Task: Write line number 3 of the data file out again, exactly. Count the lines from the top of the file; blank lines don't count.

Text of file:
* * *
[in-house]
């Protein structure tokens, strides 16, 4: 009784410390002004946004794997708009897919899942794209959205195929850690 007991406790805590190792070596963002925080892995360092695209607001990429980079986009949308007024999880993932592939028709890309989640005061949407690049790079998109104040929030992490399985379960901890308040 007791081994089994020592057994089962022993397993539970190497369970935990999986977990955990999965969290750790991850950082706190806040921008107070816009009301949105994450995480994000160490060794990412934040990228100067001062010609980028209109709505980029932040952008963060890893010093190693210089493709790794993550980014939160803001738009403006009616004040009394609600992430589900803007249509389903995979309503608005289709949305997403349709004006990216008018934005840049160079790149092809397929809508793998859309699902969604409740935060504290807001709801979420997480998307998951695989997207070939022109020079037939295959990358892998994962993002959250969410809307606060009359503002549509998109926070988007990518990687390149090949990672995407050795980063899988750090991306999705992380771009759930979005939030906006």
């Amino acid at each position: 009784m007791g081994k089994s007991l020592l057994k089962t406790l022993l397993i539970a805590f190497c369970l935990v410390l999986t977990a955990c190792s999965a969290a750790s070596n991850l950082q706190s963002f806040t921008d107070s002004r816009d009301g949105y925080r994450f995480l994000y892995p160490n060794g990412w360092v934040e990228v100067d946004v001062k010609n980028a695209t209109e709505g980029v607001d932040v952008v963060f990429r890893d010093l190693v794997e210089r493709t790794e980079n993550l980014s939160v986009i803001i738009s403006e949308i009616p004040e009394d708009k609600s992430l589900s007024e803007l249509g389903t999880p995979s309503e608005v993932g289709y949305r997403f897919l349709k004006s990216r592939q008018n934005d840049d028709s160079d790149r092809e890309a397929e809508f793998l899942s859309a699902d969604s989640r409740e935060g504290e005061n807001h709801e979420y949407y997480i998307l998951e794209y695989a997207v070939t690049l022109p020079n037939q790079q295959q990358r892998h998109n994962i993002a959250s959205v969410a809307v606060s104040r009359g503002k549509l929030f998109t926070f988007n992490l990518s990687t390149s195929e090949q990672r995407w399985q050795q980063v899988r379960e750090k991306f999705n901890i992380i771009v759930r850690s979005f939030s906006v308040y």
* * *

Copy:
């Amino acid at each position: 009784m007791g081994k089994s007991l020592l057994k089962t406790l022993l397993i539970a805590f190497c369970l935990v410390l999986t977990a955990c190792s999965a969290a750790s070596n991850l950082q706190s963002f806040t921008d107070s002004r816009d009301g949105y925080r994450f995480l994000y892995p160490n060794g990412w360092v934040e990228v100067d946004v001062k010609n980028a695209t209109e709505g980029v607001d932040v952008v963060f990429r890893d010093l190693v794997e210089r493709t790794e980079n993550l980014s939160v986009i803001i738009s403006e949308i009616p004040e009394d708009k609600s992430l589900s007024e803007l249509g389903t999880p995979s309503e608005v993932g289709y949305r997403f897919l349709k004006s990216r592939q008018n934005d840049d028709s160079d790149r092809e890309a397929e809508f793998l899942s859309a699902d969604s989640r409740e935060g504290e005061n807001h709801e979420y949407y997480i998307l998951e794209y695989a997207v070939t690049l022109p020079n037939q790079q295959q990358r892998h998109n994962i993002a959250s959205v969410a809307v606060s104040r009359g503002k549509l929030f998109t926070f988007n992490l990518s990687t390149s195929e090949q990672r995407w399985q050795q980063v899988r379960e750090k991306f999705n901890i992380i771009v759930r850690s979005f939030s906006v308040y």